CWRGM Virtual Teacher Workshop
June 29, 2021
The Civil War & Reconstruction Governors of Mississippi (CWRGM) Virtual Teacher Workshop recruited educators from across the state to attend their workshop on June 29, 2021. During this workshop, Project Director Dr. Susannah J. Ural and veteran educators from Mississippi spent a significant amount of time contextualizing the documents found at the CWRGM website, and then split into groups to focus on areas that our veteran educator co-hosts selected prior to the event: Secession in Mississippi, Soldiers & the Battle Front, Civilians & the Home Front, and Emancipation. This workshop resulted in several lesson plans that address learning at the upper elementary, middle, and high school level (including AP U.S. History) and they are publicly available below.
Soldiers & the Military Experience
These lesson plans help site users explore the wartime experiences of Mississippi soldiers and their families. They reveal men's frustrations with military discipline, hardships suffered by families with their men absent, and the gradual increase of dissent and desertion across the state.
Civilians & Divided Loyalties
These lesson plans are designed to help students study the impact of military campaigns and other wartime pressures on the Mississippi home front. They also reveal that while some Mississippians remained devoted Confederates, others were steadfast Unionists, while others changed their positions during the war. Students can also explore the changing gender roles women experienced in the war — thrusting them into positions as heads of households in the absence of husbands, fathers, or adult sons in military service. Women of all classes asserted their needs to the governor, especially soldiers' wives and widows. The collection also indicates that women's leadership of households did not end with the war. Considering the high death toll of the Civil War (750,000 Americans (military and civilian; North and South), and the number of permanently disabled veterans, it shouldn't be surprising that women would need to remain in roles as breadwinners.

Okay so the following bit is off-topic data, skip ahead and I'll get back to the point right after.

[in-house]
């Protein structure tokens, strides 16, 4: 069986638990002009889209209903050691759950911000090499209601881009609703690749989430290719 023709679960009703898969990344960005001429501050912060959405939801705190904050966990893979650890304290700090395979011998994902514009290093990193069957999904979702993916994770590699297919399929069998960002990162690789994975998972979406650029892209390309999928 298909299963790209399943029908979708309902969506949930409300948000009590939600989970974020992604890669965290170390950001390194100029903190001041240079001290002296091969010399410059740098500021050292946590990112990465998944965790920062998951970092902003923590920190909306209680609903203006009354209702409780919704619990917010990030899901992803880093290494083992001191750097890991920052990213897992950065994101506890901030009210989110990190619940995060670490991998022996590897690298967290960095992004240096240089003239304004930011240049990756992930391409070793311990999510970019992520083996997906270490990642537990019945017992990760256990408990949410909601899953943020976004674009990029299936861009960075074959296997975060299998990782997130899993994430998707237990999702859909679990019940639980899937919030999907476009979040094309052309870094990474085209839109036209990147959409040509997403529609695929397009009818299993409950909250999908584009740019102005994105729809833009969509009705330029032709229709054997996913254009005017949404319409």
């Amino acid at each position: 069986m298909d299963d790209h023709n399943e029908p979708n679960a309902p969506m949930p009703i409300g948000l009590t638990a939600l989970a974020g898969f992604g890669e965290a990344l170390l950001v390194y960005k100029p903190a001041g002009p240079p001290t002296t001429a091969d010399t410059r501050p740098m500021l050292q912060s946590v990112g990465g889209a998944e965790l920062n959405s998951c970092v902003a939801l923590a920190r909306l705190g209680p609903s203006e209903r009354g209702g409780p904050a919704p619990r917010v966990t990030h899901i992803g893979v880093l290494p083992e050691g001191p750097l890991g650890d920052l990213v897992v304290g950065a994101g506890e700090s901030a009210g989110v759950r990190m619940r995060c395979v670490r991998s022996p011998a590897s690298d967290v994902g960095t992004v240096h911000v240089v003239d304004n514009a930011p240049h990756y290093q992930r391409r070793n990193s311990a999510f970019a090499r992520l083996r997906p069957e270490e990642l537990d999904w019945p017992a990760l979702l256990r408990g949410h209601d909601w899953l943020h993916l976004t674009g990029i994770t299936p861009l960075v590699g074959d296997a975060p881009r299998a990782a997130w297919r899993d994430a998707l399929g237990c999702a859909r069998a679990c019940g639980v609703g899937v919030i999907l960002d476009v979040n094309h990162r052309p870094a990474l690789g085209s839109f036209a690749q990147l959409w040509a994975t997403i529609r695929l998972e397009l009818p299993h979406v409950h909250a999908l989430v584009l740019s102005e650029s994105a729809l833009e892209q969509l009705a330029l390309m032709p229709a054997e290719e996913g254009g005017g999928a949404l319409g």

Emancipation & Citizenship
These lesson plans use documents from the CWRGM collection that help students consider emancipation as a process, not something that happened immediately after President Lincoln announced the Emancipation Proclamation. The plans help classes consider the uneven nature of that process, too; it was very much a process of advances and setbacks that being increasingly difficult and dangerous as Reconstruction failed and Jim Crow policies strengthened in Mississippi. Finally, these plans help students understand the powerful connection between emancipation and citizenship; the rights, or potential rights, that African Americans received or should have received as citizens in nineteenth-century America.
Memory & Commemoration
These lesson plans focus on documents that show how generations after the Civil War remember and commemorated those events. They help students understand how commemorations can often reveal more about the person remembering than the event itself. There are also documents in this section that focus on wartime or Reconstruction-era events that can help us understand more about historical remembrance and "mis-rememberance."